Roles of Enslaved Women in the Sugar Estates

Topics: Slavery / Pages: 5 (1023 words) / Published: Oct 12th, 2012
Introduction Enslaved women roles rarely appear in History books; mainly because men have written them. Women have always been a major part in history especially since they lived longer than men. But put aside the gender bias and it will be seen how women worked just as hard as men and at times even harder. Women were not only Laborers, but they were also Companions, Combatants, and Mothers. For them, as women, they endured a lot during their enslavement. They should not be judged as how white people used to view them. Some white people thought that it was their right to abuse of enslaved African women since they had bought them. They, enslaved women, might have endured even more than men but nothing is written down in history books. All of this made women fight a difficult battle against their masters towards their emancipation.

Laborers Women entered into field work because they were cheaper to buy. Male slaves became involved with carpentry and blacksmithing because it was a more skilled labor, which lead to female slaved being bought to work in the fields. This eventually made the plantation have more female slaves than males. When on small farms, women did the same jobs men would do but when on a large scale plantation, the work was divided. The men would go chop wood for fences while the women would be in charge of the construction of the fence itself. Men would be the ones who plowed the fields while women, on the other hand would be the ones who hoed. Since men put to work on non-field occupations, the women took over the field work, out-numbered the men and dominated in field work. Enslaved women also worked as domestic workers inside the slave master’s house. They were the ones responsible for the cooking and the cleaning and the washing. Everything that a maid would do in this present time, they did in the past.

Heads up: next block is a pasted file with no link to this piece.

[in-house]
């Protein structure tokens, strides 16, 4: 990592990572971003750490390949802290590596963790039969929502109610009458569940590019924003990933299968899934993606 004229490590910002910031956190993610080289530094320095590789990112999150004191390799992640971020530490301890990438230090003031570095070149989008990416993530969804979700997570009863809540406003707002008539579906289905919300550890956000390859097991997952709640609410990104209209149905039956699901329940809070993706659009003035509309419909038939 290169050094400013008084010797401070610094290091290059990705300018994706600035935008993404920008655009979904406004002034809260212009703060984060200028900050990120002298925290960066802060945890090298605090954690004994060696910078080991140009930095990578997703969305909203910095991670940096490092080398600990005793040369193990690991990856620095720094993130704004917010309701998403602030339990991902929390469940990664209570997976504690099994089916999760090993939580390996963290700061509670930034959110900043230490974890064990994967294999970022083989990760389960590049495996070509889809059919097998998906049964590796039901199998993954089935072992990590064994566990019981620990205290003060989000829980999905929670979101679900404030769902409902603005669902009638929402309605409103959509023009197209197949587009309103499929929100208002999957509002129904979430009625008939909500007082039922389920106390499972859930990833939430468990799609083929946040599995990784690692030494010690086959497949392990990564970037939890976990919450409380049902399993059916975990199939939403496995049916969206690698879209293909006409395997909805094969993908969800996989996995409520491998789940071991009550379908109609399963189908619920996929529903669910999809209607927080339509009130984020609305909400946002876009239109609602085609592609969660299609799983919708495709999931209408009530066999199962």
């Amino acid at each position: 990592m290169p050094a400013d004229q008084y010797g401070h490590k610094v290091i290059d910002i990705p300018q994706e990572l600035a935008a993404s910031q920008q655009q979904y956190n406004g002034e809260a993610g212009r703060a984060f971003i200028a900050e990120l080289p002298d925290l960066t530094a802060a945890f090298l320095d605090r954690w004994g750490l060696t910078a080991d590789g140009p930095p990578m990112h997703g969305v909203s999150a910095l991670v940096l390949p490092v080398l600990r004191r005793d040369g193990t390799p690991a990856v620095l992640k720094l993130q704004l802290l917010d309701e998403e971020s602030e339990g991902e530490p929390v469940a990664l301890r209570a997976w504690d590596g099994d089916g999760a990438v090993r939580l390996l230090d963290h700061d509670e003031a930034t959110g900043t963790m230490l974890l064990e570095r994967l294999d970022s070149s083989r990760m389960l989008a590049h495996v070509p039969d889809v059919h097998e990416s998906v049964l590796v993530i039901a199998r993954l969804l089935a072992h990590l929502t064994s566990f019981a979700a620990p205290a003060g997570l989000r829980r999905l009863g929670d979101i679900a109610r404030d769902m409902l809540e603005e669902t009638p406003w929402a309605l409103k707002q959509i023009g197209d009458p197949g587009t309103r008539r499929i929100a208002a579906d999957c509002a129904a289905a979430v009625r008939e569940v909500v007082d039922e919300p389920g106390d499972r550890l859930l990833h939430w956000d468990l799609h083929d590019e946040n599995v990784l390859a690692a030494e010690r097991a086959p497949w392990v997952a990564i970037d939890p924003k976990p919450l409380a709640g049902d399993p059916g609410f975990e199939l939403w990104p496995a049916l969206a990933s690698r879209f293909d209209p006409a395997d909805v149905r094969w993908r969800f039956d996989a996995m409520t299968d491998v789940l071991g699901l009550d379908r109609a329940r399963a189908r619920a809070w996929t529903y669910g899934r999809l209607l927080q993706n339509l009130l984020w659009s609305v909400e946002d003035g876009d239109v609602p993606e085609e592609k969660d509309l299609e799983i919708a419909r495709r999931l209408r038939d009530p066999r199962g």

Companions In the late 1620’s slave women were brought to New Amsterdam as company for the slave men. The women believed in

Cited: “Cultivation and Culture: Labor and the Shaping of Slave Life in the Americas” By Ira Berlin (1993) “Enslaved women and slavery before and after 1807” Diana Paton; Date: 2007; Journal: History in Focus; Volume: 12; Publisher: University of London, Institute of Historical Research; Publication type: Article “Men, Women, & Gender” By: Jennifer Hallam “AN EVEN STRONGER WOMAN: THE ENSLAVED BLACK CARIBBEAN WOMAN” By: Genise Vertus

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